Narika annual report fy11 12

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Narika's 2011-12 Annual Report

Narika's 2011-12 Annual Report

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  • 1. 2012 - A Year of Pause, Renewal and Inspiring RevivalDear Narika Community,It is my pleasure to invite you to peruse Narika’s annual report.This has been a particularly significant year both for me as well as for NARIKA. The year began withsevere fiscal challenges and significant turnover of both the staff and Board members. Yet the year hasended positively with hope, optimism, and promise.I took over as Executive Director in September of 2012, and every day that I am here, I am both humbledand honored to be part of the work we do. NARIKA has 20 years of uninterrupted and dedicated serviceto survivors of domestic violence in the South Asian community. Increasingly we also provide services totrafficking survivors. As the South Asian immigrant population has expanded significantly in the past fewyears, unfortunately, so has the need for domestic violence services, both intervention and prevention.The NARIKA Help Line is now staffed adequately, and we are looking ahead to a year of financial growthand stability. We will soon be relaunching our signature South Asian Economic Empowerment andDevelopment (SEED) Program and resume our full-fledged outreach efforts. The Board has beenstrengthened with the addition of four new directors, even though midway through the year the Presidentof the Board Priya Kasturi stepped down for personal reasons.We continue to rely on your support to sustain our services. Men, women and young adults from all walksof life are required to rise up to the occasion to overcome this societal problem. Please donate generouslyand be assured that each dollar donated is spent judiciously in the cause of services to the domesticviolence and trafficking survivors. Every day, I see the results of the work we do - and the courage andoptimism and hope we bring to survivors’ lives.As the year ended on hope and possibilities, we at Narika are excited more than ever before. With avolunteer orientation in January, a staff board retreat in February, plans to kickstart the acclaimed SEEDprogram in the Spring and an annual Narika fundraiser planned for Mothers Day in May 2013, we aredelighted to say we have hit the ground running, and are flying high with colors. For those of you whohave walked and flown beside us, your unflinching support, your faith in Narikas mission and vision, ishelping us continue our critical work.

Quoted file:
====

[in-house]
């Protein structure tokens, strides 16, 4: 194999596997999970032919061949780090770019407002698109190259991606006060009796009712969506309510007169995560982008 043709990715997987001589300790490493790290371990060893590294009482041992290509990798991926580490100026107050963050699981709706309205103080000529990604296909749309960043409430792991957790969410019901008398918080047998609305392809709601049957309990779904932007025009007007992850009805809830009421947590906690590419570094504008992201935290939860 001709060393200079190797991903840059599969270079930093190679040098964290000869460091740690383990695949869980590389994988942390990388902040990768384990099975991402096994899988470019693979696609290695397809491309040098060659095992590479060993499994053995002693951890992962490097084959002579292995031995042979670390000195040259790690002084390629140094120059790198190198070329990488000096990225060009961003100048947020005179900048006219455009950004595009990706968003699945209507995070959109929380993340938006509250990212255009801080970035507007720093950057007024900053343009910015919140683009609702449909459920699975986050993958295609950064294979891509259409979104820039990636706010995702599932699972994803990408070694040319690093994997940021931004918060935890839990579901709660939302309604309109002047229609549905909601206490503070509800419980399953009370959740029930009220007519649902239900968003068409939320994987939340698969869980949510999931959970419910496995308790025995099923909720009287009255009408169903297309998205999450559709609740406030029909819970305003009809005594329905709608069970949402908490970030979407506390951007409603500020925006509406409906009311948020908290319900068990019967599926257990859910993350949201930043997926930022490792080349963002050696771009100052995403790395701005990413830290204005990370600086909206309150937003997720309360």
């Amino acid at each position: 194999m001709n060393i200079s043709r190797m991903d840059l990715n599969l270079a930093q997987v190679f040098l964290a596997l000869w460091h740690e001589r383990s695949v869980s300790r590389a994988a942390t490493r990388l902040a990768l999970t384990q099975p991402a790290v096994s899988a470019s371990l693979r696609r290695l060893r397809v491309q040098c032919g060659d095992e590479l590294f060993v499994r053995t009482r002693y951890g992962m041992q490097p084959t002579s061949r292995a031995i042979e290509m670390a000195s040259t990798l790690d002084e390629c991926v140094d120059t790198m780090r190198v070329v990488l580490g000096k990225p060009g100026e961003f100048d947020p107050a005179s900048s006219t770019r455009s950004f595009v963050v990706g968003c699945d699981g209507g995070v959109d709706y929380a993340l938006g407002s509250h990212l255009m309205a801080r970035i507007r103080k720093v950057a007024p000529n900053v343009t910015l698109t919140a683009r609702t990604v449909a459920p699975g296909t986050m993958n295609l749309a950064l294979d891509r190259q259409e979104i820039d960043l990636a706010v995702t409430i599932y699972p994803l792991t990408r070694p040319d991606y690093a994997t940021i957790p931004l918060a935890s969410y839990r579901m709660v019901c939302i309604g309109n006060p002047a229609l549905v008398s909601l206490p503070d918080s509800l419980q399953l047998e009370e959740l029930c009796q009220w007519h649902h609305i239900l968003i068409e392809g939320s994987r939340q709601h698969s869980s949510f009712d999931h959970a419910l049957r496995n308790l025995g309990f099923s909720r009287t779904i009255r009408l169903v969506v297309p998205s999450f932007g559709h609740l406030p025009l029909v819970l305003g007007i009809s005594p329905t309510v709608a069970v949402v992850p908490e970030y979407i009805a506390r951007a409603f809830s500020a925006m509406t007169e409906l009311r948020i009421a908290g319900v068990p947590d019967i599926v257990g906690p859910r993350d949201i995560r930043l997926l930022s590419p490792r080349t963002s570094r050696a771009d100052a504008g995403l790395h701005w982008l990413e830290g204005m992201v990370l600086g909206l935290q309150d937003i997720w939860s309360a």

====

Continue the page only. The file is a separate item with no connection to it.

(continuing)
• 2. We thank you all – donors, volunteers, supporters and staff – wholeheartedly for your continued supportand encouragement. We invite you to please read the 2012 Annual Report that details the activities in thepast year and our financial situation. We urge you to continue to be involved with our programs andactivities. Preeti Shekar Executive Director